Researchers at Leeds Beckett University say that prescribing contact with nature for people who have low levels of mental health is excellent value for money: for every £1 invested in specialised health or social needs projects which connect people to nature and cost more to run, there is a £6.88 social return. Their study, based on three years’ research, found that people participating in outdoor nature conservation activities felt significantly better, both emotionally and physically; they needed, for example, fewer visits to GPs or felt more able to get back to work.

Researcher Anne-Marie Bagnall says: “Our analysis of the impacts on people taking part in Wildlife Trusts’ nature conservation activities shows an excellent social return on investment for people with all levels of wellbeing. We can therefore say with confidence that, based on evidence from independent research, these programmes can be effective in both maintaining good wellbeing and tackling poor wellbeing arising from social issues such as loneliness, inactivity and poor mental health. The significant return on investment of conservation activities in nature means that they should be encouraged as part of psychological wellbeing interventions.”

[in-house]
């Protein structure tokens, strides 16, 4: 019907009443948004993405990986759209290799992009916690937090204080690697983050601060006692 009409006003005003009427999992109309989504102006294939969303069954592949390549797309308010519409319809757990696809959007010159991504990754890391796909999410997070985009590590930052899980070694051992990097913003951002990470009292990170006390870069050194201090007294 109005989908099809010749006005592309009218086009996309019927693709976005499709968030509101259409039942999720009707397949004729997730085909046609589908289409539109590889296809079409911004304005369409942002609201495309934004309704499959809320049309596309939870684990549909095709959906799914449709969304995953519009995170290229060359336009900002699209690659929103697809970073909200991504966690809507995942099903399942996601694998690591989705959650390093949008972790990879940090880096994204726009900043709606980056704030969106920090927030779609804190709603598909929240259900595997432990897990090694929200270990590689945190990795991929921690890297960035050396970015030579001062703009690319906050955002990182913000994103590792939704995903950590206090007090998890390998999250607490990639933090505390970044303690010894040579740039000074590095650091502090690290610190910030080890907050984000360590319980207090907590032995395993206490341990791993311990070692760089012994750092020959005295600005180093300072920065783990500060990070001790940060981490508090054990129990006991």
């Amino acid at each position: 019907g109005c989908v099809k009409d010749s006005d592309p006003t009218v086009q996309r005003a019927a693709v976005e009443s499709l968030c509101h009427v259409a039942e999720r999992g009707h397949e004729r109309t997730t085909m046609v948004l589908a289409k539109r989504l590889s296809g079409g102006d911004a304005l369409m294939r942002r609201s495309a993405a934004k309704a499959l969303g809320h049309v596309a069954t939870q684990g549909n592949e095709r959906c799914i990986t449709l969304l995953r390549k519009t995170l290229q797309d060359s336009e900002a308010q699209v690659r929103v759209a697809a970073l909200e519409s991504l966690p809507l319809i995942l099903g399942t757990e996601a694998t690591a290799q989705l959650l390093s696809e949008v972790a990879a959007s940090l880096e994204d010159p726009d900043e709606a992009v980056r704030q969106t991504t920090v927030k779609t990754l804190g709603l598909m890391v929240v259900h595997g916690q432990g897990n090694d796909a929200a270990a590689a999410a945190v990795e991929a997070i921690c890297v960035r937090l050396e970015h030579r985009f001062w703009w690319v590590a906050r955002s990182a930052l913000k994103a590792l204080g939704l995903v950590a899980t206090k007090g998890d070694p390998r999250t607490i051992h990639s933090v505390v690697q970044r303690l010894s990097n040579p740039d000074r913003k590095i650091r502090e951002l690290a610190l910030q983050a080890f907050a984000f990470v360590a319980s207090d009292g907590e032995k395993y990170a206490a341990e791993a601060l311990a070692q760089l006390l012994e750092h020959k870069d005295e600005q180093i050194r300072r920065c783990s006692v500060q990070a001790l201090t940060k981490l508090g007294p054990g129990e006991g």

Amir Khan, a general practitioner (GP) and health ambassador for charity Wildlife Trusts, adds: “There is a clear need to invest in nature-based services so that more people can benefit. If more people could access nature programmes, I believe that we would see a knock-on effect in our GP surgeries, with fewer people attending for help with preventable or social problems arising from being cut off from others, not getting active or having a purpose.”